Literature / Bunnicula
Today vegetables... tomorrow the world!

Bunnicula is the name of a series of children's books written by Deborah and James Howe about a "vampire bunny" who is adopted by the Monroe family, who give him the name "Bunnicula" when they find him on a seat in the theater while going to see the movie Dracula. The story centers on the family's pets, Harold, an old, good-natured mongrel, who is the narrator of the story, Chester the cat, who has a vivid imagination and suspects Bunnicula of being a vampire, and the eponymous bunny, who never displays any overt vampiric traits despite constant accusations by Chester.

The series is something of an Affectionate Parody of the horror genre, with equal parts mystery and comedy as well. The first book, simply titled Bunnicula, was written together with Howe's late wife Deborah.

In 1982, the first novel was adapted into a half-hour animated adaptation for the ABC Weekend Special by Ruby-Spears. However, the special had many differences from the novels.

In 2016, Warner Bros. Animation produced a Bunnicula animated series, adapted fairly loosely from the original novels, which premiered on Cartoon Network's Saturday morning block.

Books in the series:

  • Bunnicula (1979)
  • Howliday Inn (1982)
  • The Celery Stalks At Midnight (1983)
  • Nighty-Nightmare (1987)
  • Return to Howliday Inn (1992)
  • Bunnicula Strikes Again! (1999)
  • Bunnicula Meets Edgar Allan Crow! (2006)

There is also the spin-off series Tales From The House of Bunnicula:
  • It Came From Beneath the Bed!
  • Invasion of the Mind Swappers from Asteroid 6!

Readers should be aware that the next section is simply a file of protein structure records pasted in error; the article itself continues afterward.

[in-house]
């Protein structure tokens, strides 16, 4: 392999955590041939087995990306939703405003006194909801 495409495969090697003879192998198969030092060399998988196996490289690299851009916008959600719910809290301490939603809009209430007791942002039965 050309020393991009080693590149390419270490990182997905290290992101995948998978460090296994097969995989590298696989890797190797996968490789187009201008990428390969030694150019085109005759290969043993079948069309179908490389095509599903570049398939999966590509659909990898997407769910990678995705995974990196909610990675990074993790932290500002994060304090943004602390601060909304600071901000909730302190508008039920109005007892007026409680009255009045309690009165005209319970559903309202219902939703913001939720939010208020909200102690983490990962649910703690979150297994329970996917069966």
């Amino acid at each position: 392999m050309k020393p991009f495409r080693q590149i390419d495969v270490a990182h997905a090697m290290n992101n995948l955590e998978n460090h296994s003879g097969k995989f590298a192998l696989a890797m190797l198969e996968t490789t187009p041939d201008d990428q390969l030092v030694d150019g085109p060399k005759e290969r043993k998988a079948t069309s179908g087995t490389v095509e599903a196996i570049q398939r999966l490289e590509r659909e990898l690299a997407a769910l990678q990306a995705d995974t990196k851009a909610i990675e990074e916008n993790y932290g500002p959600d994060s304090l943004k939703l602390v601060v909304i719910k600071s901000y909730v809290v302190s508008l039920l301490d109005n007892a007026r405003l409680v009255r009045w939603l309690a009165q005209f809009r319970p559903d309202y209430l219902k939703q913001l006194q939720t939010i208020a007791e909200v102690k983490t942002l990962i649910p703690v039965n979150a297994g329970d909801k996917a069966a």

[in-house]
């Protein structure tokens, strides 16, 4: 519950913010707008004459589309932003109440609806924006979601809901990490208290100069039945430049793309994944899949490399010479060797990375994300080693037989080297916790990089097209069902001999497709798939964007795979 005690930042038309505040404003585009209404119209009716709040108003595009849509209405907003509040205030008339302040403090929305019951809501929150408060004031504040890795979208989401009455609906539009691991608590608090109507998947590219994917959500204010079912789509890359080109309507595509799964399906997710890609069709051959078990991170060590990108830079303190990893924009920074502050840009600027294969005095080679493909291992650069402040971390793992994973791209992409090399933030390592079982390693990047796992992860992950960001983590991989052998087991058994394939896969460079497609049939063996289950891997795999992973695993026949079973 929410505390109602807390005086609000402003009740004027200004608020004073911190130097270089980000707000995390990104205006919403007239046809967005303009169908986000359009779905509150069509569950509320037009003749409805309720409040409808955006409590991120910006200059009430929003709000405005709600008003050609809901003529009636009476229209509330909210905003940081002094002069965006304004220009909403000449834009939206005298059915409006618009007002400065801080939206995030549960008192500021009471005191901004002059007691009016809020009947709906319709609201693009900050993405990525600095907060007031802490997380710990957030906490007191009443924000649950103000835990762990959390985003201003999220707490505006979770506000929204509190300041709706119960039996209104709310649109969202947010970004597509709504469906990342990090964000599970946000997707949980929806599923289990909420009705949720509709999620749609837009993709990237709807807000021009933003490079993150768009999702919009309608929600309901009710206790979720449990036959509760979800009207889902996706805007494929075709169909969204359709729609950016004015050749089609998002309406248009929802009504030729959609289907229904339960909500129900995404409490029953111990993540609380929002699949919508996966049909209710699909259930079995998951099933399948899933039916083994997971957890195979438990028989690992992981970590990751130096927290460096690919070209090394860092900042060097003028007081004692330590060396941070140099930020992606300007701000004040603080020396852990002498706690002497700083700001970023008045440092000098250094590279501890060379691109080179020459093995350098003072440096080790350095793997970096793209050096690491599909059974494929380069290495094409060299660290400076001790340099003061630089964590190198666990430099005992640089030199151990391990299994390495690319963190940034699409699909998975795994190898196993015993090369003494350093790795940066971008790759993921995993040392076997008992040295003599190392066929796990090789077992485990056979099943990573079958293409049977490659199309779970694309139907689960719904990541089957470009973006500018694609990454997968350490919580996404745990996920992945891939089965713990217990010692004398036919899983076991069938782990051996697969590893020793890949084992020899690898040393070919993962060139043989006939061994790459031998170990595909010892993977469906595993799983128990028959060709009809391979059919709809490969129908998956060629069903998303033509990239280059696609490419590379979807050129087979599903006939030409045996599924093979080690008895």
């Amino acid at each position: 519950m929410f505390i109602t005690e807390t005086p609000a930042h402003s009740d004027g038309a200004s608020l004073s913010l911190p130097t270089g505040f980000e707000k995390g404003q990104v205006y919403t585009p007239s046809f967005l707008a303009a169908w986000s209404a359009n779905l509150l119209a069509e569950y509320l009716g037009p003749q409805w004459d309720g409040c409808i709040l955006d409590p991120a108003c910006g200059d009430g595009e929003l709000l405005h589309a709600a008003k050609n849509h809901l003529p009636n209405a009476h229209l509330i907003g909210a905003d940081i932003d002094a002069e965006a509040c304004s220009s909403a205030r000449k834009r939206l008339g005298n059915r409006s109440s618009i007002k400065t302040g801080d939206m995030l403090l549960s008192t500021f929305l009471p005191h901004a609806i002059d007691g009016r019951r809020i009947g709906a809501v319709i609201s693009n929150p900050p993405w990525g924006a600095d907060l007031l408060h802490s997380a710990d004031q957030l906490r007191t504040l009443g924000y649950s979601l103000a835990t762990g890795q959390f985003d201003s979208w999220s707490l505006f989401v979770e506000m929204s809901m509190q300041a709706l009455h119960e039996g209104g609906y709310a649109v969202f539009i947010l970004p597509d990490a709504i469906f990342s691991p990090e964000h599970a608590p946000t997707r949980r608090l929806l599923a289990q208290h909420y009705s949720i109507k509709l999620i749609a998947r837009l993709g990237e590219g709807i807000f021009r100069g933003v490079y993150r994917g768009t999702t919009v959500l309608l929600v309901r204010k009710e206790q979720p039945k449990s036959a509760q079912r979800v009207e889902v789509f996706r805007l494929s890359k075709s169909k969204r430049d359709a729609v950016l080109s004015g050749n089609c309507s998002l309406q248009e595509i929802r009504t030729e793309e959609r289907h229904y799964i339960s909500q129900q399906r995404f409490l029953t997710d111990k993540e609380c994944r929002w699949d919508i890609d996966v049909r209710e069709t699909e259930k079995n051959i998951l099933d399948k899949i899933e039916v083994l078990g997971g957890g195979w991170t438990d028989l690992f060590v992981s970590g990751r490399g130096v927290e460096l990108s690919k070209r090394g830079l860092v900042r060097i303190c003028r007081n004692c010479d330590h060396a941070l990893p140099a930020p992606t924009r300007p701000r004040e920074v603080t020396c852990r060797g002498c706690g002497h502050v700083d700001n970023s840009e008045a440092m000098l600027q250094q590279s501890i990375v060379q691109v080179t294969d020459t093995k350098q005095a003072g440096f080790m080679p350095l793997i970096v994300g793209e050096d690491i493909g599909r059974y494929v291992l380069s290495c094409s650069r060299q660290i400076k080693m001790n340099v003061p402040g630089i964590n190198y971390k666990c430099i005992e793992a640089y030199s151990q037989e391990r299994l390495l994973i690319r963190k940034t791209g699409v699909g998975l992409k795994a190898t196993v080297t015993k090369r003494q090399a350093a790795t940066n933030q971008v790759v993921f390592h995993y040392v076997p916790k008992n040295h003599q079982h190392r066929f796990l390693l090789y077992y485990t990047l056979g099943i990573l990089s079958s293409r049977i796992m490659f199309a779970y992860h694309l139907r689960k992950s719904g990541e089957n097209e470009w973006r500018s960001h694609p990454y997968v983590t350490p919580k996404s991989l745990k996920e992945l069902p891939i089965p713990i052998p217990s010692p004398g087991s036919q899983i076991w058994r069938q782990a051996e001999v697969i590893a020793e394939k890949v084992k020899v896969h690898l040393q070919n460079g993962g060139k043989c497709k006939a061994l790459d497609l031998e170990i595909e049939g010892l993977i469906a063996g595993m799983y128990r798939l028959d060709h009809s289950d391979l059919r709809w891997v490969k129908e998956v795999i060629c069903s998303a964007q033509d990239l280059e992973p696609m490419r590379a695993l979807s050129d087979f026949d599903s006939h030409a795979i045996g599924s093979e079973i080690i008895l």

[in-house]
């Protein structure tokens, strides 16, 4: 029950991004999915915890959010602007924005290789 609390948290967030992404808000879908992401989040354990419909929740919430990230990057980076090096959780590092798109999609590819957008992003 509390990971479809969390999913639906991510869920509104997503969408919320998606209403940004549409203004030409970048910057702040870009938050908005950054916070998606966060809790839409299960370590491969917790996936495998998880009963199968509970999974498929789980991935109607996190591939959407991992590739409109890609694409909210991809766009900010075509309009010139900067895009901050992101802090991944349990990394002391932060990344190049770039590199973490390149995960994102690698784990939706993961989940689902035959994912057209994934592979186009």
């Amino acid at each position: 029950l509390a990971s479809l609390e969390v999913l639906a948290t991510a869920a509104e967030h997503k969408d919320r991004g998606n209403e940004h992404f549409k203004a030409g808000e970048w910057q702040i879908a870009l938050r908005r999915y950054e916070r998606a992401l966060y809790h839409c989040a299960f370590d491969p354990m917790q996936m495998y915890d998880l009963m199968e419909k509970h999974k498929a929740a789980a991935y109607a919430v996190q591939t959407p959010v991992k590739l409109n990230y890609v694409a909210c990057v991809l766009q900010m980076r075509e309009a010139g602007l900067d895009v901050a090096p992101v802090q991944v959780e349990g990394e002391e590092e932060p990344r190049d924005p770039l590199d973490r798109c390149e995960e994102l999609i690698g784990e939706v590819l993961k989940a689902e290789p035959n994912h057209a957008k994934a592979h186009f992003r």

• Howie Monroe and the Doghouse of Doom
  • Screaming Mummies of the Pharaoh's Tomb II
  • Bud Barkin, Private Eye
  • The Odorous Adventures of Stinky Dog

There is also a series of Bunnicula books for very young readers:
  • The Vampire Bunny
  • Hot Fudge
  • Scared Silly
  • Rabbit-Cadabra
  • The Fright Before Christmas
  • Creepy Crawly Birthday
  • Bunnicula Escapes!: A Pop-up Adventure

As well as several non-fiction books:
  • Bunnicula's Wickedly Wacky Word Games: a Book for Word Lovers & Their Pencils!
  • Bunnicula's Frightfully Fabulous Factoids: a Book to Entertain Your Brain!
  • Bunnicula's Pleasantly Perplexing Puzzlers: A Book of Puzzles, Mazes, & Whatzits!
  • Bunnicula's Long-lasting Laugh-alouds: a Book of Jokes & Riddles to Tickle Your Bunny-Bone!

The franchise provides examples of:

  • Agent Mulder: Chester
  • Affectionate Parody: Both series are a parody of horror novels. Also, the Fleshcrawler books Howie reads are clearly parodies of R.L. Stine's Goosebumps.
  • Amateur Sleuth: Chester fancies himself one
  • Artistic License Biology: Harold's favorite food is chocolate cupcakes, even though a lot of chocolate can be dangerous to dogs. Whether this is artistic license on the part of the character or the author is debatable. It's specifically pointed out in both Bunnicula Strikes Again! and Hot Fudge that you should never give your dog chocolate in real life. It is also noted that some dogs can eat chocolate just fine, and Harold happens to (thankfully) be one of these. See also Breaking the Fourth Wall.
  • Big, Friendly Dog: Harold is a more laid-back version, but definitely qualifies. Especially when the Munroe kids have junk food.
  • Book Within A Book: The spin-off series Tales From The House of Bunnicula are Howie's novels and writing journal entries.
  • Brilliant, but Lazy: Harold the dog makes a lot of obscure references, and can even read Carpathian. He would just rather eat the books instead of read them.
  • Cats Are Mean: Chester manages to both subvert this trope and play it straight, particularly in the first book. He makes numerous attempts to subdue and/or kill Bunnicula and can come off as rather cruel in some of his methods, but on the other hand he was acting out of a desire to protect his family and the world, thinking Bunnicula was truly evil.